We’ve all seen the shocking statistics: consumers check their phones 150 times a day; they look at them first thing upon waking up and lasting thing before sleeping; they see thousands of brand messages in the course of the day; and they multi-task across apps and to-dos like a hamster on crack. And truth be told, we all probably uncomfortably recognize these behaviors in our own daily life. This reality has given rise to what Google dubbed “Micro Moments” — those little windows of time when a consumer is trying to get something done, and is most open to a brand message. The modern marketer must become a master of understanding and exploiting these little opportunities in order to advance their brand agenda.
The good news is that there are only about 5,000 vendors of martech, adtech and other tech who are eager to sell you solutions that will let you insert yourself into these fleeting moments. Indeed, one of the great anxieties of the modern CMO is the challenge of understanding, sorting through and selecting from among the bewildering array of data, analytic and tech offerings. There has also emerged a cottage industry of conferences, consultants and publications whose mission is to further the technical execution of connecting with the distracted, mobile consumer.
The bad news is that all the best technology in the world will not complete the mission without a compelling piece of marketing content — and that comes down to smart, curious humans who deeply understand their target. In the rush to leverage the awesome power of analytics and algorithms, it’s critical that marketers remember that they’re connecting with a human being, not a collection of data points. Here are some principles to keep in mind when creating the human message to ride through the technology medium and win the micro moments:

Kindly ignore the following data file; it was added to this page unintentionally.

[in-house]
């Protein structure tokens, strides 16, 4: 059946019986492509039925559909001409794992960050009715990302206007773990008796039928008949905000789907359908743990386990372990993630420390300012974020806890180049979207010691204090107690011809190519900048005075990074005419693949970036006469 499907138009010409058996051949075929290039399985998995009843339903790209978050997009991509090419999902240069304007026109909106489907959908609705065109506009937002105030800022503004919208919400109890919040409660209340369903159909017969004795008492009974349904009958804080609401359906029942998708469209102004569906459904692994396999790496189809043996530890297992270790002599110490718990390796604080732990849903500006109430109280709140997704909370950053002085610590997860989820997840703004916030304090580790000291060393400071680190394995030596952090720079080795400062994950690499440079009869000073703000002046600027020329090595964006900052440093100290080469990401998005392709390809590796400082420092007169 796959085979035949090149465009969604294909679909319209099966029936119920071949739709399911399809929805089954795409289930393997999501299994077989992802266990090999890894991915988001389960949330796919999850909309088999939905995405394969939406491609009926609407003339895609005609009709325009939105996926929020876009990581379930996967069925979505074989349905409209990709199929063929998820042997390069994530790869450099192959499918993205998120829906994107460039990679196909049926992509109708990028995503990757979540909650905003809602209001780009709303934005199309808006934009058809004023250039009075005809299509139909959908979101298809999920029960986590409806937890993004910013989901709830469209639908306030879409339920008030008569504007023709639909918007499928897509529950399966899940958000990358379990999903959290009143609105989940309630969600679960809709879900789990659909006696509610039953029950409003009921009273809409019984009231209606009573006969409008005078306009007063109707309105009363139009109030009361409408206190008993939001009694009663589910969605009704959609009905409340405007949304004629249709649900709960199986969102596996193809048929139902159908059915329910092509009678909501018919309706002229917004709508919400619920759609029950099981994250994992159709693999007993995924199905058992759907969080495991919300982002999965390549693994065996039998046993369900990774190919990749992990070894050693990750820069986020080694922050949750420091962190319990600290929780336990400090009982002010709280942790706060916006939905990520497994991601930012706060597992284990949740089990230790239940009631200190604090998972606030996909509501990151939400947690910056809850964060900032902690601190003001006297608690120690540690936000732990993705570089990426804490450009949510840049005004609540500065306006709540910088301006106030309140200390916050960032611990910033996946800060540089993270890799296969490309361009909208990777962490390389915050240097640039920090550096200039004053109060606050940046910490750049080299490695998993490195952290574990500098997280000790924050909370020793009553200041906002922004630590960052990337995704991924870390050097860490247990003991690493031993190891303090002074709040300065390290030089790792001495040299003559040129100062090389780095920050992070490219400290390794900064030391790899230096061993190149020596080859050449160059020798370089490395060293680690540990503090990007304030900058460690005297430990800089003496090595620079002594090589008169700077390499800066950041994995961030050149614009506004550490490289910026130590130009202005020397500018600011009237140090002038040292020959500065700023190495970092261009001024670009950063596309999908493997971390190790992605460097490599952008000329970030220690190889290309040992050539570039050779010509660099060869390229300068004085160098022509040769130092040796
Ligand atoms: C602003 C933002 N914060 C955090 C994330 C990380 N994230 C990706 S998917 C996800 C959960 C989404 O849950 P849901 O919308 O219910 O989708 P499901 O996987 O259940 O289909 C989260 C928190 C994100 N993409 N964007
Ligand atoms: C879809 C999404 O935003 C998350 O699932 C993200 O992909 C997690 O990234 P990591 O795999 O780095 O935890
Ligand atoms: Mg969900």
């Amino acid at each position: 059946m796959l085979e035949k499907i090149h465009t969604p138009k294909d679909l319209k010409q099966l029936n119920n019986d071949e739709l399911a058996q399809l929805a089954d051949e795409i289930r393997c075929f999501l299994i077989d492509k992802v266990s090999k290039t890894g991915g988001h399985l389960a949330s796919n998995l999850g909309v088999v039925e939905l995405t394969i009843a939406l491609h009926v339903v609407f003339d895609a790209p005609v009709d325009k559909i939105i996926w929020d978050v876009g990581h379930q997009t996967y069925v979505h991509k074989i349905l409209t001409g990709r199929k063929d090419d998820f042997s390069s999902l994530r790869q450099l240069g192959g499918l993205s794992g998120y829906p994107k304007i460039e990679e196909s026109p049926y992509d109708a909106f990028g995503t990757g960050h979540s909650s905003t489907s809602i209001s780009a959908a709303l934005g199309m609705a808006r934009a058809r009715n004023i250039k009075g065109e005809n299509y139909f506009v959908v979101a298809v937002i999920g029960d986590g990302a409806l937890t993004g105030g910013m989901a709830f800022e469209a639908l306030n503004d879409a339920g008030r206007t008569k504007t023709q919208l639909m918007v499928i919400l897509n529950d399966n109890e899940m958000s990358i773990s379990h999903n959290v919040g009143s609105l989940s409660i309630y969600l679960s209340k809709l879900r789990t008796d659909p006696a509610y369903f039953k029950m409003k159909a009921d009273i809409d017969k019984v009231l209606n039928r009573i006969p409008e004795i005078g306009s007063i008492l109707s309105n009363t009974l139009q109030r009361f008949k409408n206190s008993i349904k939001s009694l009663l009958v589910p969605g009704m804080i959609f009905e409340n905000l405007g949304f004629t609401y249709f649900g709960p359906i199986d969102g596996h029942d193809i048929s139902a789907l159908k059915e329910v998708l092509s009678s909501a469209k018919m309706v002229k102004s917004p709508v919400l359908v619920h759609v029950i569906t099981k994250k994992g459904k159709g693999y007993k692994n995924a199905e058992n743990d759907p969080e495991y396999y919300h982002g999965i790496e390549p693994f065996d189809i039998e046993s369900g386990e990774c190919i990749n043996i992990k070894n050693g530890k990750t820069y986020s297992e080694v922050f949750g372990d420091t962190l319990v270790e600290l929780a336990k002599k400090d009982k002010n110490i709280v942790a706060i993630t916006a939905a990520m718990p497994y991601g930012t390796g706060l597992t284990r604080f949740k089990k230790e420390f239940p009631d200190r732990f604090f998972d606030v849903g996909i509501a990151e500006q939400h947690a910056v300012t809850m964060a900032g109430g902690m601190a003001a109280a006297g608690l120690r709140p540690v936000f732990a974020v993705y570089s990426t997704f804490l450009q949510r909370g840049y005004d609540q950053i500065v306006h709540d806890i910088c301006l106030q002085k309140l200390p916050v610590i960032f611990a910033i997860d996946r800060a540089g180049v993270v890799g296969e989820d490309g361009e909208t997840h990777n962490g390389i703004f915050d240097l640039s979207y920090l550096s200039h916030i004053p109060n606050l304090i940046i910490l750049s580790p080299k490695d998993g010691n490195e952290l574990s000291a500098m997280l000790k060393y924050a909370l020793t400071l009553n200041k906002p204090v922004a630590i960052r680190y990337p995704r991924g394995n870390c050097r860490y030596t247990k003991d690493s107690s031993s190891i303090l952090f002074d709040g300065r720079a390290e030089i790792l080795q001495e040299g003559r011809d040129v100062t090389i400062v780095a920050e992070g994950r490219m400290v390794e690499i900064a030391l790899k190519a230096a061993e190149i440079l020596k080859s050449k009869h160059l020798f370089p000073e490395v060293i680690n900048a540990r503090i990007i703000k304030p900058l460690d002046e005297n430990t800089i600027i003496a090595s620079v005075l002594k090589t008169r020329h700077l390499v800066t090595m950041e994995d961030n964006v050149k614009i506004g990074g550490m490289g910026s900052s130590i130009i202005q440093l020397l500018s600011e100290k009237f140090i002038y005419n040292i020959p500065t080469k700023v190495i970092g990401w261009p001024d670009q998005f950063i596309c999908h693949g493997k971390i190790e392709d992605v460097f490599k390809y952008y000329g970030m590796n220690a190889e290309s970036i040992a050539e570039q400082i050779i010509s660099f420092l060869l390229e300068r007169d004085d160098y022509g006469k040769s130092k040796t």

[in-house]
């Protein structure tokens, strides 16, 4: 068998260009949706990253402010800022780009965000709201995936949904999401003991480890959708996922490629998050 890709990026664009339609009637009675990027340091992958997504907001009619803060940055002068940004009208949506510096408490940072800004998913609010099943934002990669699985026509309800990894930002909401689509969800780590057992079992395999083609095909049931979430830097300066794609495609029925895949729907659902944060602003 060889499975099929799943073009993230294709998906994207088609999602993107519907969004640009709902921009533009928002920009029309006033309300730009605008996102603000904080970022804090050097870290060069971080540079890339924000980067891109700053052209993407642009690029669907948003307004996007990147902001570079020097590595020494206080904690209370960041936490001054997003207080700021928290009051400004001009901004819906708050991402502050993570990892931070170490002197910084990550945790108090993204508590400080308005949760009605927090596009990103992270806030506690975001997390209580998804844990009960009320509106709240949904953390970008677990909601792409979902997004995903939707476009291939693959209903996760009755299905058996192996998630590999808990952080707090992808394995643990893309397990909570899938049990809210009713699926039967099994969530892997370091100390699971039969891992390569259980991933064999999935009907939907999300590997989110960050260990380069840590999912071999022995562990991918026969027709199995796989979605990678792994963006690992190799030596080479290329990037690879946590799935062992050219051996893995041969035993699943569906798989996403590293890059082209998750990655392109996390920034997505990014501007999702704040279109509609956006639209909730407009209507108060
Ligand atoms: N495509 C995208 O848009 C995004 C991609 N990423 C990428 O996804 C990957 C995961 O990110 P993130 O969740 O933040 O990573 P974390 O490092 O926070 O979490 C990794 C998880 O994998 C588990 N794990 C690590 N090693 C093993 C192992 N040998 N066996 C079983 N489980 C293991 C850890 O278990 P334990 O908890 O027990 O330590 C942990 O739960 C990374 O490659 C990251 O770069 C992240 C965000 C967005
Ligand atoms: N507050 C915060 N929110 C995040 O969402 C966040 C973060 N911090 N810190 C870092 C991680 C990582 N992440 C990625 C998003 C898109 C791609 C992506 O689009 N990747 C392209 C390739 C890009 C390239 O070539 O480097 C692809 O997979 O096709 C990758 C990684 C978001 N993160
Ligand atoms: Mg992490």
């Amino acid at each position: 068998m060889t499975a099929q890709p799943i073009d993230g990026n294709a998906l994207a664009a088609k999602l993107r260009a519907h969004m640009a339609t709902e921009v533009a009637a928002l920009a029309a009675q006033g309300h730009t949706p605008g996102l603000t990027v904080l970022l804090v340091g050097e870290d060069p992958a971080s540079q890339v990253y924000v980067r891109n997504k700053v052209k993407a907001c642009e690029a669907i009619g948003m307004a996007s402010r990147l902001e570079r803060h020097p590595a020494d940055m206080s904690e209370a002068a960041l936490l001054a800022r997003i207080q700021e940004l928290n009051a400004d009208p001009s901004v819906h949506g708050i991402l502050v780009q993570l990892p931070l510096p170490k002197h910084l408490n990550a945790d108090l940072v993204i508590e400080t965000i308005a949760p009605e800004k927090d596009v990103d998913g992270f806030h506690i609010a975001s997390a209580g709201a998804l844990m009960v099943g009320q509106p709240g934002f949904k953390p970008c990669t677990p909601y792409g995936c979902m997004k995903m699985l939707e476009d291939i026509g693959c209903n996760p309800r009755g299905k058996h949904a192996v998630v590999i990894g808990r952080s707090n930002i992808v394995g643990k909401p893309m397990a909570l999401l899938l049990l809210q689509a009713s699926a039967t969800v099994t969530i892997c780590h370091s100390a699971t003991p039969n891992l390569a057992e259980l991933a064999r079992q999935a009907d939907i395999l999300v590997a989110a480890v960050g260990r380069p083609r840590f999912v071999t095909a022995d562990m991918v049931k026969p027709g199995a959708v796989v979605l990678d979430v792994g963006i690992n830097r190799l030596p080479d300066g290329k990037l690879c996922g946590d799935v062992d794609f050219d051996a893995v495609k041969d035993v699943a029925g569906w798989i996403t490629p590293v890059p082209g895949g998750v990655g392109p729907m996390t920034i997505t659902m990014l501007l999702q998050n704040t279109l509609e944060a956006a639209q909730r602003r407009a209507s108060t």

Focus on the Whole Person
In that fleeting moment, you need to strike a nerve to effectively engage their attention and move their thinking or action. This calls for a level of insight and understanding that goes beyond a thin segmentation or persona with a scant few facts. Try to develop an immersive feel for the human you’re trying to reach, keeping in mind the emotional surround of their life, and that particular moment in the day. Think of the cultural context and the notes that will resonate. The book, Sensemaking, by Christian Madsbjerg, provides a compelling framework for this kind of rich, humanistic appreciation of the non-quant side of the equation.
In some ways, well d-uh, but it’s all too easy to be so focused on your brand objective that you forget the notion of being of service in that moment. Google calls out four objectives the consumer may have: Know, Go, Do or Buy. Let go of the idea that the consumer journey is a one-way path to your cash register, and focus on what they’re trying to do and how you can be helpful in that moment. Always remember to offer value before you ask for it.